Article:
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Things you get wrong about whisky

If you’re not a fan of whisky, it’s probably because you’ve been fooled by these common misconceptions, a whisky expert explains.

It’s one of the world’s most recognised drinks, but whisky isn’t always people’s first choice at the bar.

There are plenty of diehard aficionados, for sure. But to many of the rest of us, whisky has never seemed quite as drinkable as rum, as versatile as vodka or as trendy as gin.

But we’ve got that all wrong, Katie Nager, the National Whisky Ambassador for beverage giant Diageo, told news.com.au. In fact, there’s a lot of happily surprising things about scotch whisky we don’t know but really should.

“I have found one of the biggest misconceptions around scotch whisky is that if you don’t like one, you don’t like them all,” she said.

Things you get wrong about whisky

Whisky is making a big comeback. Picture: TaliskerSource:Supplied

“As part of my job, I regularly lead people through scotch tastings highlighting different regional styles and how these regions affect flavour, offering a diverse and interesting range of different flavours to explore. Often audience members are surprised to find just how different scotch can taste from one distillery to the next.”

Talisker single malt scotch whisky is in Diageo’s stable of spirits. It’s crafted at the oldest distillery on the Isle of Skye in Scotland, and while it has a long history — the distillery was founded in 1830 — it’s winning over a newer and wider generation of drinkers.

While whisky was once seen as a symbol of exclusivity and status, “we have definitely seen a change in who is drinking whisky”, Ms Nager said.

“We’re seeing diversity in age and sex, with many new people drinking whisky,” she said.

“An example is Talisker. What might be seen as a challenging whisky as it has smoky flavour is appealing to a younger whisky drinker who’s wanting more full-on flavour experiences.”

New generations were discovering scotch whisky, Ms Nager said. Picture: TaliskerSource:Supplied

Another thing people don’t realise is how versatile whisky is. On a recent media trip to Tasmania, hosted by Talisker, guests were treated to whisky hot chocolates and refreshing whisky cocktails.

That’s a far cry from the outdated, puritanical attitude that prohibits even adding ice.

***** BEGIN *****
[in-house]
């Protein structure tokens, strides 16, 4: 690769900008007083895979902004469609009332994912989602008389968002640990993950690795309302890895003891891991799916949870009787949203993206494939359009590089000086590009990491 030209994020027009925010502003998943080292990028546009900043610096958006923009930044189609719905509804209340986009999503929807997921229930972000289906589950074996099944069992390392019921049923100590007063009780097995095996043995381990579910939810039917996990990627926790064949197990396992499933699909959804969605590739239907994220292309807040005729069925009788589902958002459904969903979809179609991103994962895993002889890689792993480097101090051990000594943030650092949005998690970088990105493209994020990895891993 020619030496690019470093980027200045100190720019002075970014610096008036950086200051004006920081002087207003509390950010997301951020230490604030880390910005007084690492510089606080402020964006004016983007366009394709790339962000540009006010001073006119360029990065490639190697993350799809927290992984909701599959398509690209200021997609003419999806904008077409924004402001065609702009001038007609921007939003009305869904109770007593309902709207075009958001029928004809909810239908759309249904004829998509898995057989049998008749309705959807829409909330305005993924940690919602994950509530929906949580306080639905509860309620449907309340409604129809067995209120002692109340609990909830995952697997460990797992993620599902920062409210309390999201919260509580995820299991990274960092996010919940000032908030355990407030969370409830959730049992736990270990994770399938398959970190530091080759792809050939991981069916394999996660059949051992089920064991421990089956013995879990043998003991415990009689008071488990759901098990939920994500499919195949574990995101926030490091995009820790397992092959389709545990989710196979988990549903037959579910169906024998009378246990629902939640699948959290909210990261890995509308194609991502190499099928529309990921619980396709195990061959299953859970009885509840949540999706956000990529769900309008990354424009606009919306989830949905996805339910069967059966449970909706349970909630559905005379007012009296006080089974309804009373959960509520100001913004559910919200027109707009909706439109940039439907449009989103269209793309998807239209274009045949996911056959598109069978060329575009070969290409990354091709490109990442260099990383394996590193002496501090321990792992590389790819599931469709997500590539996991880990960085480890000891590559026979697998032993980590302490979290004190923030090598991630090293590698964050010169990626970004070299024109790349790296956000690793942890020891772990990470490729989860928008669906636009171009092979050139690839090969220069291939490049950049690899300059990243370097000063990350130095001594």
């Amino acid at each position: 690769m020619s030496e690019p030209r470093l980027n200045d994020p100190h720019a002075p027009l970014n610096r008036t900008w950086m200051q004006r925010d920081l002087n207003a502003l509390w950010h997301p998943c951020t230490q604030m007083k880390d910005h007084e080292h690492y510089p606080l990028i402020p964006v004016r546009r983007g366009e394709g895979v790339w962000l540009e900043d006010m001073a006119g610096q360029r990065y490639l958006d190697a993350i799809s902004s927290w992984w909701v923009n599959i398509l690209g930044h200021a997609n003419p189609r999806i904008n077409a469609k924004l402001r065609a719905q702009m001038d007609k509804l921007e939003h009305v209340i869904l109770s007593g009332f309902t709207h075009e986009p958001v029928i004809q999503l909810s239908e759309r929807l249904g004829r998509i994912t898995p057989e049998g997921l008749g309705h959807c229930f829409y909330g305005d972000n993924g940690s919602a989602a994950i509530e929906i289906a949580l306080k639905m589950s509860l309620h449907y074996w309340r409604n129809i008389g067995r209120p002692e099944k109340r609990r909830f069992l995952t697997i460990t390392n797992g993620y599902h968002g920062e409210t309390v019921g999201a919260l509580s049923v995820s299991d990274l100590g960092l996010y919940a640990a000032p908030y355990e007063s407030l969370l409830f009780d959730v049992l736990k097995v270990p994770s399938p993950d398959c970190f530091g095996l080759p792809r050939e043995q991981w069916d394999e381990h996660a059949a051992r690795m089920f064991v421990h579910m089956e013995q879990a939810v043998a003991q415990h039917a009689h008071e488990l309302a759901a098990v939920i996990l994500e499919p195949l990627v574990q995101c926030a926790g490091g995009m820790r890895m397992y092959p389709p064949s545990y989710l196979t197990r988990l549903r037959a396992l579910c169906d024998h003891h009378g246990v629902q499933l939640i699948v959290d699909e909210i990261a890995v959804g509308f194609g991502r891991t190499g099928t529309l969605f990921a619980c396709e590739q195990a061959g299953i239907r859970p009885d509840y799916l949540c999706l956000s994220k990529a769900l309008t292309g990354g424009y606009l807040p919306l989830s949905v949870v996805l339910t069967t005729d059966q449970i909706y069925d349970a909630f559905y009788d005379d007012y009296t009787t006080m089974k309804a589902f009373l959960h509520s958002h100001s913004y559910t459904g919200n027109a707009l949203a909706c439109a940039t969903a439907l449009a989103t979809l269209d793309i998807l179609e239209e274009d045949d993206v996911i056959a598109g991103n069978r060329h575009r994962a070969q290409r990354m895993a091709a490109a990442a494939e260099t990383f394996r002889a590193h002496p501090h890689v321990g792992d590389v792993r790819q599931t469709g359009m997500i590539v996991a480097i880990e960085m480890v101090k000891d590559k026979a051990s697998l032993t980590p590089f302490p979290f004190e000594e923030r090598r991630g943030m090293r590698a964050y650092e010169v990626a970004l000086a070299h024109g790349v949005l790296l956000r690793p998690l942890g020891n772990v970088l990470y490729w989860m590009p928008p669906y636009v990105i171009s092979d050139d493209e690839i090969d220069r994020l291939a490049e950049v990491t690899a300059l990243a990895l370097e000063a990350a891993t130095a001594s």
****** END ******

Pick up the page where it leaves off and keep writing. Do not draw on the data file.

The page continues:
“So many people fear being shunned for adding something minor to their whisky, like water or ice. It’s a real shame because scotch is exceptionally versatile and has a wide array of drink applications,” Ms Nager said.

“For example, one of my favourite serves is the Talisker campfire hot chocolate, made with Talisker 10-year-old, milk, dark chocolate powder, sugar syrup and finished with a toasted marshmallow. I try every chance I get to feature scotch in cocktails in an effort to shift people’s perceptions around to how it can be used.

“There are no rules in whisky, and it can be consumed in the traditional neat style, in a mixed drink or cocktail. For example, the Talisker spiced hot toddy, made with Talisker 10-year-old, honey, lemon, Bee Mead, topped with gum leaves.

It’s more versatile than you think. Picture: TaliskerSource:Supplied

“I believe that it’s about finding the right whisky that speaks to that particular person’s style. Whisky may still not be their favourite spirit, but I can guarantee that you can usually find at least one that they can enjoy.”

Another thing people don’t realise is whisky, like wine, can be cleverly paired with food to enhance the flavour of both.

“It’s important to remember when pairing whisky with food to match flavour intensity,” Ms Nager said.

“Talisker is a robust and powerful single malt that requires a food or dish that can stand up to it. Talisker and oysters is an iconic pairing. The intense richness and brininess of the oysters play the perfect partner to Talisker’s sweet smoky, spicy and salty flavour.”

Talisker whisky and oysters: a match made in heaven. Picture: TaliskerSource:Supplied

And above all else, there is massive diversity in the whisky world. So if you haven’t been won over yet, it’s likely you haven’t found the right variety for you.

“Different people will have different palate preferences and preferred ways to drink their whisky,” Ms Nager said.

“For example, The Singleton Dufftown is fruity — sweet spice and pear — and smooth from a mix of different cask styles, while Talisker has smoky, salty, spicy flavouring.

“There is no right or wrong. I think it is important to try a whisky neat first to understand its true character. From there, if you want to add water for dilution, some ice or even a mixer — the choice is yours. The ‘right way’ to enjoy it should be whichever way is ‘right’ for you.”

(Serves one)

50ml Talisker 10-year-old or Skye or Port Ruighe

125ml milk (dairy or oat)

2 tbs dark chocolate powder

10ml sugar syrup

Add all ingredients to a milk frothing jug, heat/stretch the milk and pour into a mug, top with a marshmallow to serve.

Talisker hot chocolate is a sure-fire way to warm up in winter. Picture: TaliskerSource:Supplied

(Serves four, approx. 1.6 standard drinks per serve)

120ml Talisker 10-year-old scotch whisky

80ml honey

60ml freshly squeezed lemon juice

1/2 cup water

500ml Bee Mead (available at Dan Murphy’s)

1 bay leaf

1 cinnamon quill

1 star anise

Gum leaves

Heat honey, lemon juice, water, mead and spices in a pot. Bring to the boil and let simmer for 10 minutes. Add 30ml of Talisker into four preheated mugs and strain in the mixture. Garnish with a little nutmeg and top with gum leaves.

The writer travelled to Tasmania as a guest of Talisker.

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